It had begun to rain heavily as they left the Green Gorge. The river they were following became a torrent by mid-afternoon and they began to fret about having to cross it. They were still too miserable to grumble much and the journey was mostly in silence. Toward evening the rain lessened and the clouds became less solid. They were looking for a place to camp for the night.
"No mounds," said Graphen," especially if we want a fire. And I need afire. But I’m not taking any chances that they are enchanted mounds holding sleeping horsemen."
They eventually found a copse of trees that gave some shelter from the wind. It fitted the criteria. Some shelter. Not a mound. Defensible from enemies and they could light a fire and have some hot food.
Egil had managed to shoot two rabbits even though his bow sting was damp and his spare had been used to tie some equipment to the sulking Stove. Darkon had found some root vegetables near their camp site. They all had the opinion things were looking better all round. No magical beings annoying their peace. Warm food that tasted not too bad and a mug of heated brandy that really increased the spirits. The rain had ceased and they were able to change from wet clothes into damp ones.
They set watches and nothing much happened until the third watch. The new moon rose as the night approached morning. Darkon initially noticed the moon’s Corona was different. It might have been because there was dust in the air but the light of the moon seemed to flare every so often. He watched it intently for a while and even tried just using peripheral vision but he was still unsure if it was just his faulty perception or reality. As the light increased in the fake dawn and just before actual sun rise the moon's corona flared red, then orange, then yellow before giving way to the sun's brightness.
"Did we do that?" he wondered, "then subconsciously corrected himself. "Did Egil do that?" Darkon had long since decided he would not accept responsibility for the release of the Red Horsemen, nor the increase in moon magic. He was musing over events when he noticed a faint flicker through the trees. A kind of glowing path that led straight to the top of the hill. It was only there for a moment, the last vestiges of moonlight before the sun hit the trees. Was that the 'Old Straight Path'?' Memories of fireside stories of his youth about people following the Straight Path and never being seen again. He shivered but not from cold.
When the others awoke he said nothing for now. They packed their gear and headed off having eaten the cold remnants of last night’s stew. The path they had been following continued by the river which remained impassable due to the rains. None of them knew how they would be able to cross it to get to their destination. The better weather, full bellies and reasonably dry clothing increased their spirits and by lunchtime they were grumbling at each other again.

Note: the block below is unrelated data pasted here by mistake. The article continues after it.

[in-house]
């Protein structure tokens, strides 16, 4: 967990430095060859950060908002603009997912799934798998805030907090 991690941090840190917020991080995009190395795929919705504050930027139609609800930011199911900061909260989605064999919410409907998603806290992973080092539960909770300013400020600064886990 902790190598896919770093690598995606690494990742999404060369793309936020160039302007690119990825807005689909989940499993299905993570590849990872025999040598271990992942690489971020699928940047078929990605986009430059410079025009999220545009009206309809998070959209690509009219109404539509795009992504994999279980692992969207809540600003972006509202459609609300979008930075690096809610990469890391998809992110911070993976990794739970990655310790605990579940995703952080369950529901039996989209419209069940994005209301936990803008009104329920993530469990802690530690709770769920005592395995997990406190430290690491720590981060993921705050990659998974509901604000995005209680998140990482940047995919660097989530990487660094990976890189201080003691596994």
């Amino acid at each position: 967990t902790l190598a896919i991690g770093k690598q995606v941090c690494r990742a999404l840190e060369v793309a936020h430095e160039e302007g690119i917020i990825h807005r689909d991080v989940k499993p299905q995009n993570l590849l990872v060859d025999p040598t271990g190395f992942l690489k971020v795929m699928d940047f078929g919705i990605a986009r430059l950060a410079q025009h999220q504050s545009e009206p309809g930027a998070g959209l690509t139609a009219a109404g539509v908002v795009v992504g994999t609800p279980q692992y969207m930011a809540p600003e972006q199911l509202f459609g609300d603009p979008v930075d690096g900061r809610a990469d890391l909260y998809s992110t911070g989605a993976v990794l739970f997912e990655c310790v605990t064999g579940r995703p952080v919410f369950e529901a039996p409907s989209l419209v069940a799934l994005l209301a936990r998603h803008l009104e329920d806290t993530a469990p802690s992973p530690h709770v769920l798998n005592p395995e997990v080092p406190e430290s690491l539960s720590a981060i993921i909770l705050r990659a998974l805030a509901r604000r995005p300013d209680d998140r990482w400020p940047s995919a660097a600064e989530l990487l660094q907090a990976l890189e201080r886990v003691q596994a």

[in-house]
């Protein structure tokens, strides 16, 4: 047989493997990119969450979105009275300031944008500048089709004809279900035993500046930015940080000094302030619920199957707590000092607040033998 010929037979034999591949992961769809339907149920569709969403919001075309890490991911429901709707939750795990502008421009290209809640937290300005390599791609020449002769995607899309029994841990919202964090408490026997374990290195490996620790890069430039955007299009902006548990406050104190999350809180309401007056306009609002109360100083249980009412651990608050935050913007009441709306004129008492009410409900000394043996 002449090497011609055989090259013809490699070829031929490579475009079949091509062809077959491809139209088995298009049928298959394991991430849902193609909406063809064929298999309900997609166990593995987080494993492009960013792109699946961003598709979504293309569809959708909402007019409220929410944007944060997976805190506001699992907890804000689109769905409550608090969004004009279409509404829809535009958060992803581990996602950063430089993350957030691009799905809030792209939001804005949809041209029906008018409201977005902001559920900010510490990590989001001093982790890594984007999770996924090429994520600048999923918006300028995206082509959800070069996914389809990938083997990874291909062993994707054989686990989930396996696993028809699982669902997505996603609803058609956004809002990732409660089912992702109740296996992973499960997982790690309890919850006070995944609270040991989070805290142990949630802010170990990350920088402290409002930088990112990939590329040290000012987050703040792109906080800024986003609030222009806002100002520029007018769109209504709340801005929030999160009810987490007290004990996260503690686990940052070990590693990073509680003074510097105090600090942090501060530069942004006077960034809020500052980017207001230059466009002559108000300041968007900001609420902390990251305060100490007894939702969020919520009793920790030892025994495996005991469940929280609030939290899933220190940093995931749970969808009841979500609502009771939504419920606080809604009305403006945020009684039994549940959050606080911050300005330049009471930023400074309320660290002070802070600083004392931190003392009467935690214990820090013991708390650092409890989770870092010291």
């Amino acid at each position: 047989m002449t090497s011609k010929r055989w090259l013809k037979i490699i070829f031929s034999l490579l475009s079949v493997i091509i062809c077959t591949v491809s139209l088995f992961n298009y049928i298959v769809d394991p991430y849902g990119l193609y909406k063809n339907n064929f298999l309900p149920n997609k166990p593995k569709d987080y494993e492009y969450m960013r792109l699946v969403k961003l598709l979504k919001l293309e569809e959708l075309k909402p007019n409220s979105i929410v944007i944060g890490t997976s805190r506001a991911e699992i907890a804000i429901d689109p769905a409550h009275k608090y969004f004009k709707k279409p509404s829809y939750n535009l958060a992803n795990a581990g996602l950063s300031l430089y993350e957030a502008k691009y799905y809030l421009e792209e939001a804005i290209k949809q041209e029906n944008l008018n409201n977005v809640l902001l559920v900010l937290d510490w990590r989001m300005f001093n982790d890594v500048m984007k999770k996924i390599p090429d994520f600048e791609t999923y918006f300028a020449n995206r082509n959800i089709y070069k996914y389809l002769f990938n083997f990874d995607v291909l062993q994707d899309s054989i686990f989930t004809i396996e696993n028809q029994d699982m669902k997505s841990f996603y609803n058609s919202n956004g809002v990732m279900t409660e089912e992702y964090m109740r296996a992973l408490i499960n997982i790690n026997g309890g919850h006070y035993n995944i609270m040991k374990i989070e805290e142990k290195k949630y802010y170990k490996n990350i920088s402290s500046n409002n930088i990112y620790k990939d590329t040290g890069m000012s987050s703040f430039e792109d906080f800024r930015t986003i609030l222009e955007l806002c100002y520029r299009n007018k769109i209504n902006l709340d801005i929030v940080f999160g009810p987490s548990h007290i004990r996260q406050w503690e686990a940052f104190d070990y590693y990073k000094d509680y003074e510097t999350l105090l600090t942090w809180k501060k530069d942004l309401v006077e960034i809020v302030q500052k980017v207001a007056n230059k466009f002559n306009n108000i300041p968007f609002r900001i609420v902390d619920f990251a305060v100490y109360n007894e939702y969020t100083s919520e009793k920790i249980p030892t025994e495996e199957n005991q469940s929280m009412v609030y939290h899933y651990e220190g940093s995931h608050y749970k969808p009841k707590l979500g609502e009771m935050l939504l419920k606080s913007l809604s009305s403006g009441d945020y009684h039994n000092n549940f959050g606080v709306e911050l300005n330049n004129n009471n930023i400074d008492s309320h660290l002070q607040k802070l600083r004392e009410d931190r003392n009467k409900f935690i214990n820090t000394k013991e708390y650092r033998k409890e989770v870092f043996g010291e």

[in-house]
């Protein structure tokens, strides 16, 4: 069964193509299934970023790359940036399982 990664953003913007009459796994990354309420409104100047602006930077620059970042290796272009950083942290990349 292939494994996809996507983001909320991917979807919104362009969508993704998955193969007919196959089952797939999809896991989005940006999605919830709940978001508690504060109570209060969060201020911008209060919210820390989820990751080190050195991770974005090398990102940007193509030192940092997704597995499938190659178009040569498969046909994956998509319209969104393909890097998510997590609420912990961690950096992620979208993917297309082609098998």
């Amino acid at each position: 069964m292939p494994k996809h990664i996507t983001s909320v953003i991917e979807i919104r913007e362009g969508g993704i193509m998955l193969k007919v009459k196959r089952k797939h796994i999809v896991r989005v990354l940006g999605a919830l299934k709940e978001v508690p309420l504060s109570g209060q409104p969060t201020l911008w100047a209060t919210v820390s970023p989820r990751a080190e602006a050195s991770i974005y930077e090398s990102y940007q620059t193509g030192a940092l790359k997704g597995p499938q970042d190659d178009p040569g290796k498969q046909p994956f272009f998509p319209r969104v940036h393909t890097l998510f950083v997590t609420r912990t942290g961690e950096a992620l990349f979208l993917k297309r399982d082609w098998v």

Darkon then told them about the moon's corona and the moon flares just at dawn but neither of the other two had any idea what it meant.
"I was going to study magic when l was younger, said Graphen," but l had difficulty reading and just could never make the right movement to form letters for writing. They eventually asked me to leave the school, very politely, by ejecting me from the school into the local duck pond and threatening to turn me into a frog!”
The others laughed at Graphen’s description of his flight through the air and landing on some annoyed ducks.
"Did you actually learn any magic, Graphen?", asked Egil
"No, l just couldn't get the hang of it," replied Graphen," even a simple cantrip like creating a flame was too difficult. I once set fire to the dorm when I was practicing."
They laughed as Grafton recounted his brief career as a magic student and the various mishaps in casting spells.
"It might be useful to be able to set fire to something really big though" said Darkon
"My problem is I have no control over what I do. Sometimes it’s a raging bonfire, sometimes it’s a pinprick. I just never understood the concept of the site.” Graphen replied apologetically.
The day wore on and the sun came out warming the air. Little biting insects started to annoy them and Egil, in particular, became a target and favourite feasting ground. The sun evaporated the moisture from the rain and there was an increase in humidity. Despite the biting insects, the rapidly increasing humidity and the fact they all smelt of stale sweat they began to enjoy themselves. They took it in turns to tell stories of their deeds and mishaps. Egil was recounting a particularly amusing story about a baker, some pies and a flock of starlings when they turned a sharp corner, came out of the trees and upon a bridge over the river. In the middle of the bridge was what looked like a golden goblet. All three just stared at it without saying a word.
Stove remembered Darkon saying something about the Fatman warning not to touch the Golden Cup, He hoped that Darkon remembered too.
"We're rich!" shouted Egil and moved forward without much caution to retrieve the Cup.